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Modern couple draws from old text

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10/08/2009

Modern couple draws from old text photo

For a recent article I wrote for Triblocal, I interviewed a Jewish couple living in Highland Park that is about as nontraditional as it gets.

The two met later in life after previous marriages, already had their own children and are now enjoying their marriage of only about five years.

The husband is an African American male who converted to Judaism in his 30s; the wife was born Jewish and scarcely identified with her roots.

Together, they’ve found Judaism in perhaps an unusual place—a comic book.

Chicago native Aaron Freeman is an author, blogger, public radio personality and stand-up comedian. Some of his routines have taken on Jewish significance, such as his involvement with a traveling show called The Israeli/Palestinian Comedy Tour.

His wife and Glencoe native Sharon Rosenzweig is a painter and printmaker who has recently taken to being a cartoonist.

For those of you loyal Oy! readers who are scratching your heads and wondering why something sounds familiar, Oy! blogger Jane Charney actually wrote about Freeman once before. In her article, “Torah Tales,” Charney discussed Freeman’s performance work as a Torah maven, or storyteller/translator of Biblical Hebrew into vernacular. I am going to focus on another of Freeman’s Jewish endeavors.

Freeman discovered the program called Comic Life on his computer and in three years, he and Rosenzweig have joined forces and decided to make a graphic novel of the Torah called “The Comic Torah, Re-imagining the Very Good Book.”

Each week they went through translations of the weekly Torah portion and together developed a two-page comic based on their discussions of the portion. They would post it to their Web site and sent it out to a list serve comprised of friends and interested parties.

Rosenzweig said the project even evolved into thematic Shabbat dinners with friends based on the portion they had completed.

Rosenzweig said being with Freeman has given her second chance at being a Jew.

She explained that growing up, she didn’t identify with the religion. She married a non-Jewish man and “shelved it.”  It was only after her divorce that she realized she and her daughter might have been missing out, she added.

“I had been doing Jewish studies in college and it really seemed intriguing and wonderful, but not without a community,” Rosenzweig said. “I didn’t know how to do it. So, I just really put it away.”

When she got divorced, she said her daughter complained about her own lack of exposure to the religion.

“My daughter said the worst thing I had done to her was to not give her a Jewish education and that the other kids complained about how boring Hebrew school was, but they didn’t know what it was like not to be in class.”

Rosenzweig said she took her seriously and enrolled her in a program.

“I went with her and I re-kindled my interest, which was really just dormant,” she said.

She synagogue hopped and found a community of her own, and her interest grew even more after meeting Aaron.

Once they began their comic book, their lives began to revolve around Torah, Rosenzweig said.

Rosenzweig and Freeman said they spent their weekends mulling over text and translations. They took their job very seriously. But, they also had fun with it.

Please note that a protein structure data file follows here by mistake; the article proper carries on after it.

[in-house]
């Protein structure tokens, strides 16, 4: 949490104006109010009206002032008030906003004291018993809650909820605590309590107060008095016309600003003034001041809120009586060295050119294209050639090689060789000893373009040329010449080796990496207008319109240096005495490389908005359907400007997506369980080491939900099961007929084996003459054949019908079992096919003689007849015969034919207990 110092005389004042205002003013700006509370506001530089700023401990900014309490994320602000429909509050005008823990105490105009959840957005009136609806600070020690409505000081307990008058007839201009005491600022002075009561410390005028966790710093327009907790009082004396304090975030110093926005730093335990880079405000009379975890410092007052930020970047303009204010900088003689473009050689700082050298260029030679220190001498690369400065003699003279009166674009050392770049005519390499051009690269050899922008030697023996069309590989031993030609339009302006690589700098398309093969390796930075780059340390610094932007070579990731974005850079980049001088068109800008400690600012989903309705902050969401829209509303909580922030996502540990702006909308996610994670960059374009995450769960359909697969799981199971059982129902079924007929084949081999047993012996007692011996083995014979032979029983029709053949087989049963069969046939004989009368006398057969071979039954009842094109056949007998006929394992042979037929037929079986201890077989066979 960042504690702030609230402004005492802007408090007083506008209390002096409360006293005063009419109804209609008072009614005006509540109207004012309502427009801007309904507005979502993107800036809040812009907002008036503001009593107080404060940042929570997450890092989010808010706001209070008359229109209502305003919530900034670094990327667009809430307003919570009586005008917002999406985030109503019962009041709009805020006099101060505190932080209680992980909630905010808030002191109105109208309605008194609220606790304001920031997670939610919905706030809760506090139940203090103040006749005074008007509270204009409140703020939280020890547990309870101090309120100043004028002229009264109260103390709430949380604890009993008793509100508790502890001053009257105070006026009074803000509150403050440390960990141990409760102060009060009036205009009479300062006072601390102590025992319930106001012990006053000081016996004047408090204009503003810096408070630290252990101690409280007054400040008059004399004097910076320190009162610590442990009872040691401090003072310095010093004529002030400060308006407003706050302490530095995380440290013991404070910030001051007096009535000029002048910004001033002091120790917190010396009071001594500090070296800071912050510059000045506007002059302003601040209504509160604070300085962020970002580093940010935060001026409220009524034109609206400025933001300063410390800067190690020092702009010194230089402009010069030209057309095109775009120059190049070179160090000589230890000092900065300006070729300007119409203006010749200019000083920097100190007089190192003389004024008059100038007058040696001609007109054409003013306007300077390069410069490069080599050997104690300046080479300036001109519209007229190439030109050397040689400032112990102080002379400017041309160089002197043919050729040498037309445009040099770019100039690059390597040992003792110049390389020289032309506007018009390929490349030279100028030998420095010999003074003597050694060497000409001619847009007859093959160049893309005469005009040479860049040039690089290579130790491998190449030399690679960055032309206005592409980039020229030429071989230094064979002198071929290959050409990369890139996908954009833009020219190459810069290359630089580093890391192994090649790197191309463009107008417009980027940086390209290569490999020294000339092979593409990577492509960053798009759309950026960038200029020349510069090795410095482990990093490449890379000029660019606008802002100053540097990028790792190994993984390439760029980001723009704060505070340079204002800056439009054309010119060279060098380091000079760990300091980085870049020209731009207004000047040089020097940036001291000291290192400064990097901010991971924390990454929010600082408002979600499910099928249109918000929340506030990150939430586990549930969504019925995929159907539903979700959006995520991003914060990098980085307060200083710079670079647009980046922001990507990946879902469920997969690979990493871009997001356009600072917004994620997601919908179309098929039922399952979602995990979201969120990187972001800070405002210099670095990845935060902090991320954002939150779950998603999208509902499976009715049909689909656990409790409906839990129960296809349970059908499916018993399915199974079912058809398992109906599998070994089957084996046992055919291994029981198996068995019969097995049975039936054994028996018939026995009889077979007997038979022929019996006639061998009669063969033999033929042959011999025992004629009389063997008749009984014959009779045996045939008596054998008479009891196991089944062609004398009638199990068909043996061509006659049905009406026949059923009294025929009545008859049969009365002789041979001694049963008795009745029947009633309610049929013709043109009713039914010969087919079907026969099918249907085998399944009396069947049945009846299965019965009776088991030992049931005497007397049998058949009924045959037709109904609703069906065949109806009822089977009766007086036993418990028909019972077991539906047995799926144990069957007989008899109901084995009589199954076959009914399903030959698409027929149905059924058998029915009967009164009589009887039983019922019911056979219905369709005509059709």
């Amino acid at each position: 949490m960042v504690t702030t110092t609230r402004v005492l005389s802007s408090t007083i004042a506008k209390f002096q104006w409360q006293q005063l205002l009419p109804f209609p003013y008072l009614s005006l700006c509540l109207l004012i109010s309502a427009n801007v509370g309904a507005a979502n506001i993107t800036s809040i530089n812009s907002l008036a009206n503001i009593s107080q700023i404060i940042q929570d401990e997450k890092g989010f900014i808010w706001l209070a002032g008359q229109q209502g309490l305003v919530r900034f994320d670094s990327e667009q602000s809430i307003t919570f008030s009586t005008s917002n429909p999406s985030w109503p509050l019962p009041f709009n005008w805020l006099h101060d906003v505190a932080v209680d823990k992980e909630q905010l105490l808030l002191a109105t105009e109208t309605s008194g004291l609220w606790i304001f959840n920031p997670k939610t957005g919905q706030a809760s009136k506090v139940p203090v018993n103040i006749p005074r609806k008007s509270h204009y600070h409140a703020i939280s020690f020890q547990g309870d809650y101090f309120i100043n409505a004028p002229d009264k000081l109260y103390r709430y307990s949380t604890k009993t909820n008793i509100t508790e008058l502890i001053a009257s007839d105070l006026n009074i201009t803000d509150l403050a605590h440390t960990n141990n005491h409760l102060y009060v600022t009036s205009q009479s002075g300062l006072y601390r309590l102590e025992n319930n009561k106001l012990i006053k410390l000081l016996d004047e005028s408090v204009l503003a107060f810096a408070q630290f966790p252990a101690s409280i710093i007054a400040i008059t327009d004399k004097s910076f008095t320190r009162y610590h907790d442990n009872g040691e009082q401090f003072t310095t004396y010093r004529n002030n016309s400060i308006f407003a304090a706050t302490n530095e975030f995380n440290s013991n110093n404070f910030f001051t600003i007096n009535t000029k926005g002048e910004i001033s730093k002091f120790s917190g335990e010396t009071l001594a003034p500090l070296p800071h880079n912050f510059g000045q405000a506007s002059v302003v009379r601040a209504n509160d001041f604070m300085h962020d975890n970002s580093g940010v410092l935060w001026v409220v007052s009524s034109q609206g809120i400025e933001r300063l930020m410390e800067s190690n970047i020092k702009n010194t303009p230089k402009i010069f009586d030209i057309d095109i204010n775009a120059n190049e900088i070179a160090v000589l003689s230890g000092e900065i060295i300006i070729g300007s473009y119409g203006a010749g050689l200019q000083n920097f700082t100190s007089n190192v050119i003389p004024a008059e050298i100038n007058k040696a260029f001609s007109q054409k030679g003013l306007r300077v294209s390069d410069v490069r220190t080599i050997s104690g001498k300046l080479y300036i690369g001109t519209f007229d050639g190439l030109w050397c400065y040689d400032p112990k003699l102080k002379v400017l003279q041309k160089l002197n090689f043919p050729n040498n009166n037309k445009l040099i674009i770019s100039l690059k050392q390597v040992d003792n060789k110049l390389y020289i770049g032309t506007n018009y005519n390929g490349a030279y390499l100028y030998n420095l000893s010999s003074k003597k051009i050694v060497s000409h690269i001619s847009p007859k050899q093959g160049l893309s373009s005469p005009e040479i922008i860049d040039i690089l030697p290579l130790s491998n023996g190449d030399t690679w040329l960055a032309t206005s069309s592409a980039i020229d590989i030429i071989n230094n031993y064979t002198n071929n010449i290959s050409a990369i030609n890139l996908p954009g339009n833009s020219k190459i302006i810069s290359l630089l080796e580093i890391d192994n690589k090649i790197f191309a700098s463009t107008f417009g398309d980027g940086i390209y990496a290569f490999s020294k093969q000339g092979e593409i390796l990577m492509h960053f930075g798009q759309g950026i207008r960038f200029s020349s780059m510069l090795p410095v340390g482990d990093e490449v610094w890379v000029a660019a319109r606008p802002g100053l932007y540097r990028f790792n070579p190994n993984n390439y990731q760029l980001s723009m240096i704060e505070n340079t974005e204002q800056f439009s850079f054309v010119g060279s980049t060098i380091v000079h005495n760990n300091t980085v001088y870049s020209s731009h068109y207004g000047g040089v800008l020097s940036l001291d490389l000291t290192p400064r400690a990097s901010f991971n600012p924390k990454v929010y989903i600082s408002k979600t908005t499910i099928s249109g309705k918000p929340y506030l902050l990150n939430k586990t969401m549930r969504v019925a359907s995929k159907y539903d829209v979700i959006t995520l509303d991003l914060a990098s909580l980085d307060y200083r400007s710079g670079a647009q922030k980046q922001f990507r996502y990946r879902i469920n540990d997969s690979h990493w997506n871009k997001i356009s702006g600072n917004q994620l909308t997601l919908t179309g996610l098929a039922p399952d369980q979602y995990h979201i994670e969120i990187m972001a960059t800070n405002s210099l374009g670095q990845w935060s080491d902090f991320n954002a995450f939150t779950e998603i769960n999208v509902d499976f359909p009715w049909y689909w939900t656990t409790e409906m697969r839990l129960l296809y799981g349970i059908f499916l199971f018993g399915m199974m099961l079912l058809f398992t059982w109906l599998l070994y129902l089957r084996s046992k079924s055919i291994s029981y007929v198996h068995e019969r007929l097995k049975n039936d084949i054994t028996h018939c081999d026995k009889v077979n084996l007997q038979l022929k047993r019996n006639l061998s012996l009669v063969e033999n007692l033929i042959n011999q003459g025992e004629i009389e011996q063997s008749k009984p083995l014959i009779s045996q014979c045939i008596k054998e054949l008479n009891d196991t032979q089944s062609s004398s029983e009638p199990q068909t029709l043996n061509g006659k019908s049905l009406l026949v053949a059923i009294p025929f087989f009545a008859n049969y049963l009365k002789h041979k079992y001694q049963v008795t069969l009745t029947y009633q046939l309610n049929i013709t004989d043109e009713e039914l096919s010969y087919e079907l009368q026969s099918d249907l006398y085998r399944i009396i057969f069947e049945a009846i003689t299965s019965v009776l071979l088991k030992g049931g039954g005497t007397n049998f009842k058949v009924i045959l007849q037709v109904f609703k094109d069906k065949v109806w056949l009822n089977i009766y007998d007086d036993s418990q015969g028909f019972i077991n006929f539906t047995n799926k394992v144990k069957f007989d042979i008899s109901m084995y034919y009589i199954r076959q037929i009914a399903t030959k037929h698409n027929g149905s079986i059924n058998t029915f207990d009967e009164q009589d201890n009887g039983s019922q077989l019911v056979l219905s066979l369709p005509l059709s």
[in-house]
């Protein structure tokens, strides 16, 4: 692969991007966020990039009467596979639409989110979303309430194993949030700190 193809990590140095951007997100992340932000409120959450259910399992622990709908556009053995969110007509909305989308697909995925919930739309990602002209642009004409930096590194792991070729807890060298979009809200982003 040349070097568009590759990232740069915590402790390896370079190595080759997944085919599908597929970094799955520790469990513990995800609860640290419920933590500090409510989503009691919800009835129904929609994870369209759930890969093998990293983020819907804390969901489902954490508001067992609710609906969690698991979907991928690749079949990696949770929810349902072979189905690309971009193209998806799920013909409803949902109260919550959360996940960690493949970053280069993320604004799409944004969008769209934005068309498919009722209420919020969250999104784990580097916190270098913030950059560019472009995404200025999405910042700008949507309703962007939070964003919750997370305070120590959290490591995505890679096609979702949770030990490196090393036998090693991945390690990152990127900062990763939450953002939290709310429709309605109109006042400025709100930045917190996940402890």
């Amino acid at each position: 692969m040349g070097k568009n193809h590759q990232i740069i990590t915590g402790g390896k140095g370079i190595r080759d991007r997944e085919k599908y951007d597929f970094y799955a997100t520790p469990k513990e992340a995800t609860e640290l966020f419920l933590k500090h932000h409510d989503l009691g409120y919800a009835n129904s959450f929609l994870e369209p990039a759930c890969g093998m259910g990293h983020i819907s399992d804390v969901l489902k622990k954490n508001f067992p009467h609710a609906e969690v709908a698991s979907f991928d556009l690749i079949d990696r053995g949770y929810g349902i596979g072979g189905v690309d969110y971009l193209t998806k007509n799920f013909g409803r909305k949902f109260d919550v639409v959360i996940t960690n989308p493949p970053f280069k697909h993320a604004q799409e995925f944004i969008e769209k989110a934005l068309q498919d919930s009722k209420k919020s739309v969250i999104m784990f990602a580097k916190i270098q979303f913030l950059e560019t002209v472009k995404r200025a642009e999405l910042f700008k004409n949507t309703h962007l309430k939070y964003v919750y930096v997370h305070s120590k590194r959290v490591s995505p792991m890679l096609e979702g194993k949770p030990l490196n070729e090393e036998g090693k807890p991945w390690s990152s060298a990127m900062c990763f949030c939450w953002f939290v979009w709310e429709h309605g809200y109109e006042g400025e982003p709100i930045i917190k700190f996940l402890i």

In earlier versions of their comics, for instance, Pharaoh was George Bush and the Egyptian magicians were Rumsfield and Cheney. Even Obama made it in there.

Rosenzweig said some of the timely insertions were removed when they got more serious about making a book of the work.

However, they left in other elements, such as personifying the holy land as a woman, whom some may recognize as Bollywood actress Shilpa Shetty.

The God character, called Yhwh—a phonetic translation of the Hebrew word—looks a lot like Rosenzweig, she admitted. And Moses has a strong resemblance to Freeman. Some of their friends also have small appearances in their version of the Bible.

Marc Slutsky is the president of Aitz Hayim Center for Jewish Living of the North Shore, the congregation to which the couple belongs and where Freeman performs his maven work.

Slutsky said Torah has to be modern for it to have value.

For Jews in the generation after the Holocaust, when centers of Jewish culture were wiped out and populations were reduced, they felt the need to hold on to what was lost, he said.

But, for a culture to survive, it has got to use the tools of the culture to speak to the problems faced today, Slutsky said. The Torah, for instance, could be used to discuss modern issues such as medical ethics or dealing with children.

“Jews have always been interpretive with regard to the Bible,” Slutsky said. “Torah has a way of saying, ‘Let’s put this in a broader perspective.’”

When I asked Freeman what response he hoped others would have to his work, his answer reflected a desire for continued dialogue.

“The best thing that would happen is they would see this and they’d go, ‘What? This is nonsense. I can write a better Torah than that,’” Freeman said. “And they’ll do it. And then we’ll get to look at theirs.”

Freeman and Rosenzweig haven’t published their comic book yet. They’re working with a small publishing company in New Jersey called Ben Yehudah Press. The company can’t afford color printing. The couple is soliciting donations on a site called Kickstarter.com. The couple has the goal to raise $12,000 in 90 days by Nov. 18. If they don’t meet the goal by that date, none of the pledges made will be charged through the site. For more information, go to  www.thecomictorah.com .

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